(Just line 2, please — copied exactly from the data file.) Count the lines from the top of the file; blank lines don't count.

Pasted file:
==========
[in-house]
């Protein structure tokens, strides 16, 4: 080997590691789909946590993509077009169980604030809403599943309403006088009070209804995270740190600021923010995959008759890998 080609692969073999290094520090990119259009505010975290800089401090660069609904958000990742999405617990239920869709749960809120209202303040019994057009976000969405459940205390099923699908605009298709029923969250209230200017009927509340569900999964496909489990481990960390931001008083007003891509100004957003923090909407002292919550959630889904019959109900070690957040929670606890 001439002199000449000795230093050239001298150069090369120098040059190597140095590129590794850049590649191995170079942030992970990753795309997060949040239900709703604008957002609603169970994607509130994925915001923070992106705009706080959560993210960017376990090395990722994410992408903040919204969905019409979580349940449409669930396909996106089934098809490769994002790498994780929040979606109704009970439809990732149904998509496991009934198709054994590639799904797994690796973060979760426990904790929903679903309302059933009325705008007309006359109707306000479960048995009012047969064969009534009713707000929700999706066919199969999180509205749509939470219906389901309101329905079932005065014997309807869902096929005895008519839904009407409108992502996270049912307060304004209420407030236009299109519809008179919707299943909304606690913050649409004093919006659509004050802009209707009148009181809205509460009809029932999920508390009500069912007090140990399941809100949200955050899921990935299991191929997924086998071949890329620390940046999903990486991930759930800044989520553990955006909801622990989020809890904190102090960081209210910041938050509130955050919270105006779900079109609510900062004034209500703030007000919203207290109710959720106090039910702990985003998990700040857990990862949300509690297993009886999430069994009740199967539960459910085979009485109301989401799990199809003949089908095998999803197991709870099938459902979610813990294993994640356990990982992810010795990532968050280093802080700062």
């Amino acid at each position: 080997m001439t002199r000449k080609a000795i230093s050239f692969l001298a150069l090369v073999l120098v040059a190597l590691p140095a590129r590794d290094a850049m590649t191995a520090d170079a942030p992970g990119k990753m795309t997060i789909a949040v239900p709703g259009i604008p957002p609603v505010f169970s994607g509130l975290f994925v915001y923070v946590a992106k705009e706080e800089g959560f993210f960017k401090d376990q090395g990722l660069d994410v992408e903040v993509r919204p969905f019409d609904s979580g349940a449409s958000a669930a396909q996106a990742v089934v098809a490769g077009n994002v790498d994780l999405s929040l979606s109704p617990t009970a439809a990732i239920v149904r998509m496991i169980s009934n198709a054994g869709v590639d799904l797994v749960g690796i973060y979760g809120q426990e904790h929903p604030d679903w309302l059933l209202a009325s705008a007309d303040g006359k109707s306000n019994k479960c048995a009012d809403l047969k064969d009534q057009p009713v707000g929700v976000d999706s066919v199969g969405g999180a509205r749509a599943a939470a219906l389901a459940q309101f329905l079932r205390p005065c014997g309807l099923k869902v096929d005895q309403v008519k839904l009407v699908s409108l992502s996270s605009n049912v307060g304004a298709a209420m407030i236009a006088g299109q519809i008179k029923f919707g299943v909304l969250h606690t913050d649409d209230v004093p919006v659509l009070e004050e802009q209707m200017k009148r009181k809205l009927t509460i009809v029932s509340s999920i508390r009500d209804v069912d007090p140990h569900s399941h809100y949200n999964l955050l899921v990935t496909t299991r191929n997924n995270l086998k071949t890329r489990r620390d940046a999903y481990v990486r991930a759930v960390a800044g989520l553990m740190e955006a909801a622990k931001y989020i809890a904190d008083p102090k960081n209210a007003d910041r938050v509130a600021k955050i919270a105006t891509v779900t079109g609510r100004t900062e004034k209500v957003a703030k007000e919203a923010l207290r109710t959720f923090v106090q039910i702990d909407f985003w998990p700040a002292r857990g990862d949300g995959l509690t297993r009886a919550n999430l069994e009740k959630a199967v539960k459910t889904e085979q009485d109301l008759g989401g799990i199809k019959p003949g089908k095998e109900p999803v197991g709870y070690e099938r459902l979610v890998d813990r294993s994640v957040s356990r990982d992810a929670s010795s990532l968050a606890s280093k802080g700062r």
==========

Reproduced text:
């Protein structure tokens, strides 16, 4: 080997590691789909946590993509077009169980604030809403599943309403006088009070209804995270740190600021923010995959008759890998 080609692969073999290094520090990119259009505010975290800089401090660069609904958000990742999405617990239920869709749960809120209202303040019994057009976000969405459940205390099923699908605009298709029923969250209230200017009927509340569900999964496909489990481990960390931001008083007003891509100004957003923090909407002292919550959630889904019959109900070690957040929670606890 001439002199000449000795230093050239001298150069090369120098040059190597140095590129590794850049590649191995170079942030992970990753795309997060949040239900709703604008957002609603169970994607509130994925915001923070992106705009706080959560993210960017376990090395990722994410992408903040919204969905019409979580349940449409669930396909996106089934098809490769994002790498994780929040979606109704009970439809990732149904998509496991009934198709054994590639799904797994690796973060979760426990904790929903679903309302059933009325705008007309006359109707306000479960048995009012047969064969009534009713707000929700999706066919199969999180509205749509939470219906389901309101329905079932005065014997309807869902096929005895008519839904009407409108992502996270049912307060304004209420407030236009299109519809008179919707299943909304606690913050649409004093919006659509004050802009209707009148009181809205509460009809029932999920508390009500069912007090140990399941809100949200955050899921990935299991191929997924086998071949890329620390940046999903990486991930759930800044989520553990955006909801622990989020809890904190102090960081209210910041938050509130955050919270105006779900079109609510900062004034209500703030007000919203207290109710959720106090039910702990985003998990700040857990990862949300509690297993009886999430069994009740199967539960459910085979009485109301989401799990199809003949089908095998999803197991709870099938459902979610813990294993994640356990990982992810010795990532968050280093802080700062």